Jesse Griffiths, Guest Blogger
Jesse Griffiths is Director of the European Network on Debt and Development (Eurodad). He was one of the co-authors, together with Matthew Martin (Development Finance International), Javier Pereira, and Tim Strawson (Development Initiatives) of the European Parliament’s report “Financing for Development Post-2015: Improving the Contribution of Private Finance.”
The European Parliament has just released a major report with a clear message for all those engaged in the growing debate about the role of external private finance in development: quality matters far more than quantity. As the post-2015 debate on financing development continues, and the UN gears up for a major Financing for Development conference in 2015 or 2016, this timely paper – authored by four experts (I was one of the co-authors) gives clear recommendations on how European governments can ensure that fighting poverty stays at the heart of this agenda.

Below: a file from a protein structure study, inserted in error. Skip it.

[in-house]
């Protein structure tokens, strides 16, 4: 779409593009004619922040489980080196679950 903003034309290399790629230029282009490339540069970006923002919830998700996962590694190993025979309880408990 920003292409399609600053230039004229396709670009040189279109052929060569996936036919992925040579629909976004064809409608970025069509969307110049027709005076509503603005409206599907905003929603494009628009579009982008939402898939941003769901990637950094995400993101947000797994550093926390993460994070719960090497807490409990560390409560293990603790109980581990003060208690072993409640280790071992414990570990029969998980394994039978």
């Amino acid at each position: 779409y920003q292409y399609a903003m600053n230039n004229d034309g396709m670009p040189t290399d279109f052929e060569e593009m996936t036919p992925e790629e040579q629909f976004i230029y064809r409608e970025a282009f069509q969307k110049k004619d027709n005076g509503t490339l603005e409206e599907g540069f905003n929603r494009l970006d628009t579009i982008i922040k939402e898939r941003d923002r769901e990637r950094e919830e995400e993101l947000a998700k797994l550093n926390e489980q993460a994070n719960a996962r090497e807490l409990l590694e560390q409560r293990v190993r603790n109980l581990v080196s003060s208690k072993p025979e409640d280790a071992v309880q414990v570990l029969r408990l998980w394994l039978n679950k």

The Current Picture
Firstly, here are the main findings of the report’s review of all available data on global private finance flows:
- Domestic private investment is significant and growing. Public and private investment, taken together, have grown as a proportion of GDP, from 24.1 % in 2000 to 32.3 % in 2011.
- Outflows of private financial resources are extremely large. Most are not productive investments in other countries but repayments on loans (over USD 500 billion in 2011), repatriated profits on foreign direct investment (FDI) (USD 420 billion) or illicit financial flows (USD 620 billion).
- Figures greatly overstate the real net financial private flows to developing countries. Foreign Direct Investment (FDI) is the largest resource flow to developing countries, but outflows of profits made on FDI were equivalent to almost 90% of new FDI in 2011. In addition, FDI includes the reinvestment of earnings from within the ‘destination’ country: not an inflow.